Linda Stuart

 

Written by Lexie Graf

 

Recently, there has been an emergence of a new trend — happy funerals. Rather than having funerals be a time for mourning, people feel pressure to make the occasion fun and happy.

 

Funerals can be a celebration of life, but some critics feel that if taken in the wrong direction, it can downplay the sadness people should feel when a loved one dies.

 

To further discuss this controversial trend, we sat down with Life-Cycle Celebrant, Linda Stuart, to hear her take on it.

 

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FC: What are your feelings about the happy funeral trend?

 

Linda: Yes, I’ve noticed there is this trend now to not want people to feel sad at a funeral. I certainly don’t go out of my way to make this happen, but saying that, sad is what we’re supposed to feel when someone we love dies. I believe that part of a funeral’s purpose is to be that safe place where we can feel whatever it is we’re feeling and to collectively grieve and comfort each other. Depending on the circumstances, attempting to create a “happy funeral” can be difficult and could diminish the value and purpose that good funerals can offer.

 

So yes, I’m not a huge fan of going out of our way to have a happy funeral because I think that a good funeral should allow space for all emotions to be felt  — to be safely expressed and welcome. I guess I’m an advocate for funerals that allow us to feel what we feel. Period.

 

Another thing I’ve said is that in the context of grief, I don’t think that sadness is a disease that we need to cure but rather a feeling that we should feel. I think as human beings, we kind of avoid this. It seems nowadays that every magazine we pick up is How to Be Happy, Top 10 Ways to Be Happy — and happiness is wonderful but it’s only one of the many emotional states that make us human. If we ate nothing but sugar all day, would we eventually forget was sweetness really tasted like? Maybe the key to happiness is not so much about being happy but rather feeling whole.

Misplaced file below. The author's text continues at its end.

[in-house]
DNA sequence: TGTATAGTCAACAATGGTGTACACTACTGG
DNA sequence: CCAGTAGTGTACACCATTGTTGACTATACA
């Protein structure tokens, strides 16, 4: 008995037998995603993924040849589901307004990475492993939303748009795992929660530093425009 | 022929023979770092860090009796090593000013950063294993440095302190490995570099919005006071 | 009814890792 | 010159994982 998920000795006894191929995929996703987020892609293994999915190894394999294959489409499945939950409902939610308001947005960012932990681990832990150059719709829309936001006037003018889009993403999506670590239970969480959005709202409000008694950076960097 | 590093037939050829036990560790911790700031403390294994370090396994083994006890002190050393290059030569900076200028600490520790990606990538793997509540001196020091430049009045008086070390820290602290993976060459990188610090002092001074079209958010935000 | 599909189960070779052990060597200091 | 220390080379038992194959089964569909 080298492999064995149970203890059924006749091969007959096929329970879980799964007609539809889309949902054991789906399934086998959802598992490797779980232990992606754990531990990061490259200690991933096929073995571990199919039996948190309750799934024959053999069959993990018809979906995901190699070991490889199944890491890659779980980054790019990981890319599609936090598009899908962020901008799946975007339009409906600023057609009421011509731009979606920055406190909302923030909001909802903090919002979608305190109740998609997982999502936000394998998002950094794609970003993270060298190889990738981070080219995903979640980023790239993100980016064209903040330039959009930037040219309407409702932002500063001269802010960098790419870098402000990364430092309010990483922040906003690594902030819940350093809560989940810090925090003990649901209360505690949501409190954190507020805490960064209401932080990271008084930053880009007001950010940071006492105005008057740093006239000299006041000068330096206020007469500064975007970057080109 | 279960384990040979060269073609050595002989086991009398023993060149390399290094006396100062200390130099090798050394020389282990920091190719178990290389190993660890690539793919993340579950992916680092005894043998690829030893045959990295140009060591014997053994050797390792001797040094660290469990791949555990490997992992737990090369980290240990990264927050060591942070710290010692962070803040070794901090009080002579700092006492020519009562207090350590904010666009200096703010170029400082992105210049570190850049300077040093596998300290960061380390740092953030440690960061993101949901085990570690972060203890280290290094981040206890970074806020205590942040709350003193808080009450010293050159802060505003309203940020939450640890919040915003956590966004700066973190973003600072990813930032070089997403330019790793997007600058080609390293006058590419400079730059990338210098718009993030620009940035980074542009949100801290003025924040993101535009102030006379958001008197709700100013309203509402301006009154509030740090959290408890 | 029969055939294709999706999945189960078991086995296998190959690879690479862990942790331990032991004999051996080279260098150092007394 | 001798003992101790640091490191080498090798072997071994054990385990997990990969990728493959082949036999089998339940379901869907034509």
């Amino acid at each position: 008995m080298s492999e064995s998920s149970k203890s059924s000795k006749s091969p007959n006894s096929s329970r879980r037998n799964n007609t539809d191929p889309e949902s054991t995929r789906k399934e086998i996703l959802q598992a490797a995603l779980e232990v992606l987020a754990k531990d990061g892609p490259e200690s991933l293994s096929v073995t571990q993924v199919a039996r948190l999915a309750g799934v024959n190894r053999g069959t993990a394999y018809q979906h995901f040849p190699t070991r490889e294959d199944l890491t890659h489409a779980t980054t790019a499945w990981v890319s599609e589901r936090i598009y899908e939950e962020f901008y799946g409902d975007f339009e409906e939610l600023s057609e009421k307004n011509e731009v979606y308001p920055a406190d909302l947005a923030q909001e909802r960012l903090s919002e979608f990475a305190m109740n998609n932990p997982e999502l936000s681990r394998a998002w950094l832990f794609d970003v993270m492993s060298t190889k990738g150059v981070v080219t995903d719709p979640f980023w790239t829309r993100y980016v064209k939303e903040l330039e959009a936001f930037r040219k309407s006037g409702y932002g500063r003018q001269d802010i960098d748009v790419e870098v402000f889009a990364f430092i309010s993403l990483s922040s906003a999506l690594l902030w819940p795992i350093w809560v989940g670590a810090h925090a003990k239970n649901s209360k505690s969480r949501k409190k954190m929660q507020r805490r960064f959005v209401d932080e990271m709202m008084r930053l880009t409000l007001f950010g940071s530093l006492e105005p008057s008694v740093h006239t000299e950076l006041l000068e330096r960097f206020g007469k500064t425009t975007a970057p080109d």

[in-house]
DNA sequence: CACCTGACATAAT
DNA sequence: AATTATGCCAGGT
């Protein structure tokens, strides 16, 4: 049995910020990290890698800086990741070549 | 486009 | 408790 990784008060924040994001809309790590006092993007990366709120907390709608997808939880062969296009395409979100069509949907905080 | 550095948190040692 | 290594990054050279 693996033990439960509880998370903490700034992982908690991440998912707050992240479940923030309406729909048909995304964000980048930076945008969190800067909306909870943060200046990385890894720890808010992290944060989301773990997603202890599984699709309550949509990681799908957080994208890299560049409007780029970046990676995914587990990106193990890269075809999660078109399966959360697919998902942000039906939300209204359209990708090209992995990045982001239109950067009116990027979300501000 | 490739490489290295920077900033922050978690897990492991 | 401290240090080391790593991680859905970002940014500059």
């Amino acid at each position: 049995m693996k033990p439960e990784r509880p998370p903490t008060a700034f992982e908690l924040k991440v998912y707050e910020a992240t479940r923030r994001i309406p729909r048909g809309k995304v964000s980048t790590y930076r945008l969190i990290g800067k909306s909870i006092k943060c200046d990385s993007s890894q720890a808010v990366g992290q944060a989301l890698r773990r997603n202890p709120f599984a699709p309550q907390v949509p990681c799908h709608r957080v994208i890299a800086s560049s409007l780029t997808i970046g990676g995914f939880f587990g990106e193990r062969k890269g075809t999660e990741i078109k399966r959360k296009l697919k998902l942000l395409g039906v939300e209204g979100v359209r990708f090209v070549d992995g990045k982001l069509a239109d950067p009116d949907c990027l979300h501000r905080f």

When we downplay the reality that someone has died, it’s a short-term solution. Grief will catch you, you can’t outrun it. So, for me, one of the purposes of a funeral is to embrace it because it’s going to happen either way. You can prolong it, but in doing so, grief may become even more complicated.

 

Showing sadness or shedding tears is not a sign of weakness. There’s a great quote by Rumi that I love, “The wound is the place where the light gets in.” Sometimes if we allow ourselves to open up and feel what we’re feeling, the light gets in and we can start to heal.

 

Overall, Linda wants people to feel comfortable grieving with those they love. If a eulogy is too hard for someone to get through, she offers to take over. She also encourages people to take the time to cry on stage and then resume their eulogy because everyone will understand that they are going through a great loss.

 

Funerals most certainly can be a celebration of life and be personalized to honor a loved one. They can even have fun elements so long as they don’t downplay the life lost. It is just important that they remain a safe place to mourn a loss and feel all of your emotions.

 

What are your thoughts on the happy funeral trend? Share them by commenting below!